This post is a follow-up to one from a week ago. See below the line break for the original.
Thanks to comments by readers, there are three resources to promote which discuss the need for careful, considered dialogue and planning with regard to our nation’s domestic and military nuclear capacity. Readers shoreacres and Jim Wheeler discussed two resources by Thomas Nichols. The third resource is a recent NOVA program about the nuclear option.
First, what if we could rebuild our nuclear weapon forces from scratch? How should it be done?
Second, read the preface and introduction to the Nichols book No Use: Nuclear Weapons and U.S. National Security
Third, the NOVA program Nuclear Option is available for viewing until 8 Feb 2017.
All three urge bi-partisan discussion by all interested parties. One of the reasons hinges on the need for safety and security in our world today. The other reason hinges on the need for a viable solution to the challenges of climate change and global warming.
I believe nuclear energy should play a role in our future. To not examine the ideas and technologies formed in the 50s, 60s, and 70s which brought us to our current position is foolhardy. The world has changed very much since then.
Nuclear Weapons | Do Accidents Happen?
Have there been nuclear weapon accidents or incidents? Yes, there have been many. We are lucky to not have detonations or major spills of radioactive material. An accident near Damascus Arkansas on 18 Sep 1980 illustrates how a simple event can cause a situation of monumental potential for disaster.
Local PBS television stations will broadcast on 10 Jan 2016 a program on the American Experience detailing this accident and others. Here is a short preview. Here is a Q&A with the director and the author.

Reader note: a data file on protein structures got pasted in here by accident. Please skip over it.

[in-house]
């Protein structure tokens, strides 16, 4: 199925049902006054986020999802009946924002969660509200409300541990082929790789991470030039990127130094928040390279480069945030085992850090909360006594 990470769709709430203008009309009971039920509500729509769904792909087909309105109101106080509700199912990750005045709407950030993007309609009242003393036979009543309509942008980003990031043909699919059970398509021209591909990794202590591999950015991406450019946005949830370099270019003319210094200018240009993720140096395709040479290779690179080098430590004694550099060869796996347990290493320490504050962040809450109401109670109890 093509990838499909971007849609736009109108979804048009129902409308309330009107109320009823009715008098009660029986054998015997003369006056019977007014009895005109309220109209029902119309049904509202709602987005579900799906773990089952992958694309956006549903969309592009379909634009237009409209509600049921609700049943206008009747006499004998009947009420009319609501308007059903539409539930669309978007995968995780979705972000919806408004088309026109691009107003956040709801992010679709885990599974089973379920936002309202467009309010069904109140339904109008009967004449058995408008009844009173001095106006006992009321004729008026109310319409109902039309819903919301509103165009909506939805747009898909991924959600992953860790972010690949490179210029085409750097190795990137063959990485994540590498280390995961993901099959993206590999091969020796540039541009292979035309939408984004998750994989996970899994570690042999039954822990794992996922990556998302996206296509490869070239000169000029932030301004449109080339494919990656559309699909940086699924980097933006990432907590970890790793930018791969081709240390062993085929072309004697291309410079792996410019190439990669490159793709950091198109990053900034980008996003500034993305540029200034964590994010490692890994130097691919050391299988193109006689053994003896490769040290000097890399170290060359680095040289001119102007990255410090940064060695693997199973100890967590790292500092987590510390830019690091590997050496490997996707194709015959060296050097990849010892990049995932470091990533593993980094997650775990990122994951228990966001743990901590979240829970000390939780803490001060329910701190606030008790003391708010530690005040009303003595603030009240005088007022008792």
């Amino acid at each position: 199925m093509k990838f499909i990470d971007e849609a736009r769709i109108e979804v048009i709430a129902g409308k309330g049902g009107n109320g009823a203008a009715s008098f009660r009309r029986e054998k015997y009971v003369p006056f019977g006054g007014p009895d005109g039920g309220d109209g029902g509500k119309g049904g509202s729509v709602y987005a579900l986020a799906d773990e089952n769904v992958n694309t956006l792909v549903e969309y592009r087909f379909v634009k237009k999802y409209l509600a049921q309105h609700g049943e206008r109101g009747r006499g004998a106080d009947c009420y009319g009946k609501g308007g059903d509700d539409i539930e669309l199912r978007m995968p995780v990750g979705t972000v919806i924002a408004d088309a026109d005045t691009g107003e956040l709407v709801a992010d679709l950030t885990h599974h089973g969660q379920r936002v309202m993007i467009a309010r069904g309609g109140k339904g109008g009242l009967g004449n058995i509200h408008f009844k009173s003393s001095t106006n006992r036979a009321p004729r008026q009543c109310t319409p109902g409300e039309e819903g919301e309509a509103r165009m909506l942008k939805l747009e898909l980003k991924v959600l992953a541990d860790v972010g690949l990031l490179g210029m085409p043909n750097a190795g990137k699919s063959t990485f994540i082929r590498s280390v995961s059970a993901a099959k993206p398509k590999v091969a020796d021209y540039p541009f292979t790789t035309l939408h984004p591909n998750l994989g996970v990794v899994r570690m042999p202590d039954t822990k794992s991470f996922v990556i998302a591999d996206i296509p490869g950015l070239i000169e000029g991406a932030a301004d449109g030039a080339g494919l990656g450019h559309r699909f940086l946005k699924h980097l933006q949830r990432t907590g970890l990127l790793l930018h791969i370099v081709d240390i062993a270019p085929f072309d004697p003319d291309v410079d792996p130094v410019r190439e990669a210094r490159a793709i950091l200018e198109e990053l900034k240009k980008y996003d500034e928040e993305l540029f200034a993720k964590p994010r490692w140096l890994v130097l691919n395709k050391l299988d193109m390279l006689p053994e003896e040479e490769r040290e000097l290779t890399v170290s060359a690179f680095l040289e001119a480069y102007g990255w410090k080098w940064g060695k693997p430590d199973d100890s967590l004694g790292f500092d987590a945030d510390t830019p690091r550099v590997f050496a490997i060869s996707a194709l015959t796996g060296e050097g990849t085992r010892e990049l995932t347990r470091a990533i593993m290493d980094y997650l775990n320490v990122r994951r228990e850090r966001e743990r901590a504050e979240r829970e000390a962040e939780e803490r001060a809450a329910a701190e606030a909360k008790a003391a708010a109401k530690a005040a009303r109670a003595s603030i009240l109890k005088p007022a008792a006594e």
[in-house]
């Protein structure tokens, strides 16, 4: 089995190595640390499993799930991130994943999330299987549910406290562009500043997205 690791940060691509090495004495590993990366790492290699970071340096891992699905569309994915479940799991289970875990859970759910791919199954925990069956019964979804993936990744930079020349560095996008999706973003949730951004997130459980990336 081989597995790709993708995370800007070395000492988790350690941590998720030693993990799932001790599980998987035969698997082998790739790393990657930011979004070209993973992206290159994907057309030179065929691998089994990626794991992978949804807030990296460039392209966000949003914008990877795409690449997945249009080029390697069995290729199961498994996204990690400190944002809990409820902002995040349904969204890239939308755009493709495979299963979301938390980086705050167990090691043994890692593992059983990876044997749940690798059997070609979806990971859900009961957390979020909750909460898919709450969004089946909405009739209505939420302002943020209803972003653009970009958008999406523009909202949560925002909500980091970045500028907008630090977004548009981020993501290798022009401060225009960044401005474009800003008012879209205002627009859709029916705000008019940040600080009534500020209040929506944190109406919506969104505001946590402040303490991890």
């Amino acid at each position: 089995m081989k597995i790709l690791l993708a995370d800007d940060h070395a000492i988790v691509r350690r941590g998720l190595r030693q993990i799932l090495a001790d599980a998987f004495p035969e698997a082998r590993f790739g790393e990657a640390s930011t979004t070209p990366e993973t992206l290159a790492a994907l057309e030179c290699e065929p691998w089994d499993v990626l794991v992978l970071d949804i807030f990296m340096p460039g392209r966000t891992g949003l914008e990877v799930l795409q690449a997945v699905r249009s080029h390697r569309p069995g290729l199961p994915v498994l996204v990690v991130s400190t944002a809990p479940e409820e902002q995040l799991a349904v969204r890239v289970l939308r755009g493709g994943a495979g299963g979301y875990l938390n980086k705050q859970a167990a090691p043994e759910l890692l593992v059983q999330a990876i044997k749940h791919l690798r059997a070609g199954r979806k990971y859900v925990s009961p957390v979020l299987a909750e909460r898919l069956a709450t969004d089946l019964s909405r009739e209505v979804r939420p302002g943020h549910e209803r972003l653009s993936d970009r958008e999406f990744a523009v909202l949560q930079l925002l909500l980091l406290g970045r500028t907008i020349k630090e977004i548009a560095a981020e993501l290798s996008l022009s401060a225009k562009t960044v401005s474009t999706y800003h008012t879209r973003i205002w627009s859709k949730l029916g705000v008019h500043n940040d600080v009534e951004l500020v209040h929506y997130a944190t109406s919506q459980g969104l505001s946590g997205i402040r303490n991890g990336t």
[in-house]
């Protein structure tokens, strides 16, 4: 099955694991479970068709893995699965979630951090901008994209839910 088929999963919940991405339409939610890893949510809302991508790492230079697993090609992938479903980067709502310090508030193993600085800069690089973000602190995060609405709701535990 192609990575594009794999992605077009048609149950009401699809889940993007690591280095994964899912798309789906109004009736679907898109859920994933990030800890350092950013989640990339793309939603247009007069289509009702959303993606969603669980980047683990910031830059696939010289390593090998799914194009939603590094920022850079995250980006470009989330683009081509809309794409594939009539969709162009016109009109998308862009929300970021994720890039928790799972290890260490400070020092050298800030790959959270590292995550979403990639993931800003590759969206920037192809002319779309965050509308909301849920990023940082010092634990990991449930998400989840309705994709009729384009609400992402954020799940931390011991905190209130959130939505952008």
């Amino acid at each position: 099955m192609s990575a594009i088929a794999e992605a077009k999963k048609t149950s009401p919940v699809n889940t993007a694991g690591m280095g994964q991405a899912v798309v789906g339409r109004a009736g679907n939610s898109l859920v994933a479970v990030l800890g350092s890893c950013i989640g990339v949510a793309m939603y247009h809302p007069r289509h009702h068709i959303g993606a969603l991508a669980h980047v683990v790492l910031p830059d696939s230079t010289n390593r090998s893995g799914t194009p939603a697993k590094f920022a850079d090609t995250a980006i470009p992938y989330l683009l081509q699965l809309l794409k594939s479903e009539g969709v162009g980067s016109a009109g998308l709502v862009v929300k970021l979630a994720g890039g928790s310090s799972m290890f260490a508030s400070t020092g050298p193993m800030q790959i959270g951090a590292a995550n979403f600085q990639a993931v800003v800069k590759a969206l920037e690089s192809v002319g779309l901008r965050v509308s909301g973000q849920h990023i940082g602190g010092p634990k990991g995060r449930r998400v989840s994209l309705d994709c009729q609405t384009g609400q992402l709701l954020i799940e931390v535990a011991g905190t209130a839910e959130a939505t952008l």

Two airmen technicians were servicing a Titan II missile in an underground silo with a hydrogen bomb mounted on top. The bomb had 3x the explosive energy of all the bombs dropped in WWII including the two nuclear bombs dropped on Japan. It was based on the design of this one, the B53, developed during the Cold War. It had a 9 megaton yield.
An airman was using a large socket wrench 3 feet (90 cm) long and about 25 pounds (11 kg). The socket alone was about 6 pounds (2.7 kg). By accident, he dropped the socket nearly 80 ft (24 m). It punctured the fuel tank and created a spill. Early the next morning the spilled fuel exploded. The warhead landed about 100 ft away. Fortunately, there was no radioactive leak or detonation. There was one fatality.
About half of the American people were either not born or were young children when the Cold War ended near 1991 with the collapse of the Soviet Union. They have not grown up with the reality of an arms race and the threat of nuclear war many of us older citizens recall.
As the Cold War progressed after WWII, both the United States and the Soviet Union each armed with over 30,000 nuclear weapons. The two most significant reductions in the U.S. stockpile of nuclear weapons took place when the Bush administrations were in office. See the blue line. It is currently at about 5000. Click to enlarge.
According to author Eric Schlosser, our arsenal of nuclear weapons includes many older systems. They need frequent attention and maintenance. Complacency and lack of attention by the public is a growing problem. We need a healthy public debate about the need for nuclear weapons and their role in the arsenal in the future. Ignoring the problem leads to increasing numbers of situations where fallible human actions, faulty equipment, or both could lead to a disaster.
Humans are incredibly skilled at developing complex systems. Managing and maintaining these complex system is difficult and time consuming. So far, we have been lucky. We can not and should not count on luck forever. We need the attention of the smartest minds to develop a wise plan of action.